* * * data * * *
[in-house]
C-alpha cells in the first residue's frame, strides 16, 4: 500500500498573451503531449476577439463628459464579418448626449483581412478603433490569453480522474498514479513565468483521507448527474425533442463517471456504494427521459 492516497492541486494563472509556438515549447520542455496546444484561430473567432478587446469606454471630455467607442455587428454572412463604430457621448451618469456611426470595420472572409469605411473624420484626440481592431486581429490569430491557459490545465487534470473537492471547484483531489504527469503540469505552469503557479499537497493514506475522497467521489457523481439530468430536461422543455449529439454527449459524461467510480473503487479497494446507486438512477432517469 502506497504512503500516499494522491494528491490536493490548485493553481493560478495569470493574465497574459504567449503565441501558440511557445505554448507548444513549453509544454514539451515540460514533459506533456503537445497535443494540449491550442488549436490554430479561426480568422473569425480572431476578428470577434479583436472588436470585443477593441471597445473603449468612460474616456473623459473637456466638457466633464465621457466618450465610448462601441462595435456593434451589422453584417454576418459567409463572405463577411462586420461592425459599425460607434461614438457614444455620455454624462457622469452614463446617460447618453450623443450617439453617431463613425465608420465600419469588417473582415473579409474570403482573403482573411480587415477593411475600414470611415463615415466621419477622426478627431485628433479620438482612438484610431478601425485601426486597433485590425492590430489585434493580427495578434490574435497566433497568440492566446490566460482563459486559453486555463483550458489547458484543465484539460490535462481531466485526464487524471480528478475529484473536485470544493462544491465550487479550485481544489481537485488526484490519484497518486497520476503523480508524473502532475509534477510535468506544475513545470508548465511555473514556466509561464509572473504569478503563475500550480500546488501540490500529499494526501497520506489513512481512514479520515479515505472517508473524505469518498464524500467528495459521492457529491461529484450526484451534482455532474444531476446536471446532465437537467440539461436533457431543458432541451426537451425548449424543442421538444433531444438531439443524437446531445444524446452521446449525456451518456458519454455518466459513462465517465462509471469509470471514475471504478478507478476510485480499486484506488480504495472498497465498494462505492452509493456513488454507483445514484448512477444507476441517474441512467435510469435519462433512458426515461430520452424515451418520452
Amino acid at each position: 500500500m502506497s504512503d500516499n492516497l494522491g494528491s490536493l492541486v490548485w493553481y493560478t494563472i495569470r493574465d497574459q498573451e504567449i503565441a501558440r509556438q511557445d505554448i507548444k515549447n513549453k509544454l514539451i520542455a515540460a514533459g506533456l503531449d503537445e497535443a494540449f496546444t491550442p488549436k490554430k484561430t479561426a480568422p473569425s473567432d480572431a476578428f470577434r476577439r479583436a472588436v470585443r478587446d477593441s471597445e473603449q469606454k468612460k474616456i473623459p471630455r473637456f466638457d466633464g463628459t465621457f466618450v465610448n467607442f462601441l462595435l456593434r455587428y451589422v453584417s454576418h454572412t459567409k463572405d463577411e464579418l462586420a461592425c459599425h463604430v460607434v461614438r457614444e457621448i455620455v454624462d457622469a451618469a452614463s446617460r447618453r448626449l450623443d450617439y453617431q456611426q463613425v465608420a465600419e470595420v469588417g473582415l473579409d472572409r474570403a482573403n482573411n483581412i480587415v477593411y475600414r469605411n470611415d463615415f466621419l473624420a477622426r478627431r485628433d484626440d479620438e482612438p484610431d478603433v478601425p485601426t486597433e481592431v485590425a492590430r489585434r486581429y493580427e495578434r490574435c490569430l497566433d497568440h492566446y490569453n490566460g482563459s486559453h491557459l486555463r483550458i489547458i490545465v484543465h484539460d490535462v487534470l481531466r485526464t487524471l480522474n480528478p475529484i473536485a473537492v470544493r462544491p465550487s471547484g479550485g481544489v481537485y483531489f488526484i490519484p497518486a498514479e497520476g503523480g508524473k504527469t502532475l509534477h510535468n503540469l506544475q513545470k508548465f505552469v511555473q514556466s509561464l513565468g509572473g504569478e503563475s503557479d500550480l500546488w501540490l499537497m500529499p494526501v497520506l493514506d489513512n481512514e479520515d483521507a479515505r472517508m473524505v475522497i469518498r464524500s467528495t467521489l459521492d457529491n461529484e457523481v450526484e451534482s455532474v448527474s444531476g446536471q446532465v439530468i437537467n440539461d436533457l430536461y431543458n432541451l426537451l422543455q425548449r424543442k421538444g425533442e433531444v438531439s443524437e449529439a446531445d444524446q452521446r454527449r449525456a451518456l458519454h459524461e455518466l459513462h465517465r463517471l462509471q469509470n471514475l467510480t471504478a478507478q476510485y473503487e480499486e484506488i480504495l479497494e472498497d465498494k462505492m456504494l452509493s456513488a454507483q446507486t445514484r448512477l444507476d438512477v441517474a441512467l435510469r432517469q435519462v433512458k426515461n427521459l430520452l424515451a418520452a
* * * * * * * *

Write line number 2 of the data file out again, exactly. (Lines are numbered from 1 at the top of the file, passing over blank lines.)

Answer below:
C-alpha cells in the first residue's frame, strides 16, 4: 500500500498573451503531449476577439463628459464579418448626449483581412478603433490569453480522474498514479513565468483521507448527474425533442463517471456504494427521459 492516497492541486494563472509556438515549447520542455496546444484561430473567432478587446469606454471630455467607442455587428454572412463604430457621448451618469456611426470595420472572409469605411473624420484626440481592431486581429490569430491557459490545465487534470473537492471547484483531489504527469503540469505552469503557479499537497493514506475522497467521489457523481439530468430536461422543455449529439454527449459524461467510480473503487479497494446507486438512477432517469 502506497504512503500516499494522491494528491490536493490548485493553481493560478495569470493574465497574459504567449503565441501558440511557445505554448507548444513549453509544454514539451515540460514533459506533456503537445497535443494540449491550442488549436490554430479561426480568422473569425480572431476578428470577434479583436472588436470585443477593441471597445473603449468612460474616456473623459473637456466638457466633464465621457466618450465610448462601441462595435456593434451589422453584417454576418459567409463572405463577411462586420461592425459599425460607434461614438457614444455620455454624462457622469452614463446617460447618453450623443450617439453617431463613425465608420465600419469588417473582415473579409474570403482573403482573411480587415477593411475600414470611415463615415466621419477622426478627431485628433479620438482612438484610431478601425485601426486597433485590425492590430489585434493580427495578434490574435497566433497568440492566446490566460482563459486559453486555463483550458489547458484543465484539460490535462481531466485526464487524471480528478475529484473536485470544493462544491465550487479550485481544489481537485488526484490519484497518486497520476503523480508524473502532475509534477510535468506544475513545470508548465511555473514556466509561464509572473504569478503563475500550480500546488501540490500529499494526501497520506489513512481512514479520515479515505472517508473524505469518498464524500467528495459521492457529491461529484450526484451534482455532474444531476446536471446532465437537467440539461436533457431543458432541451426537451425548449424543442421538444433531444438531439443524437446531445444524446452521446449525456451518456458519454455518466459513462465517465462509471469509470471514475471504478478507478476510485480499486484506488480504495472498497465498494462505492452509493456513488454507483445514484448512477444507476441517474441512467435510469435519462433512458426515461430520452424515451418520452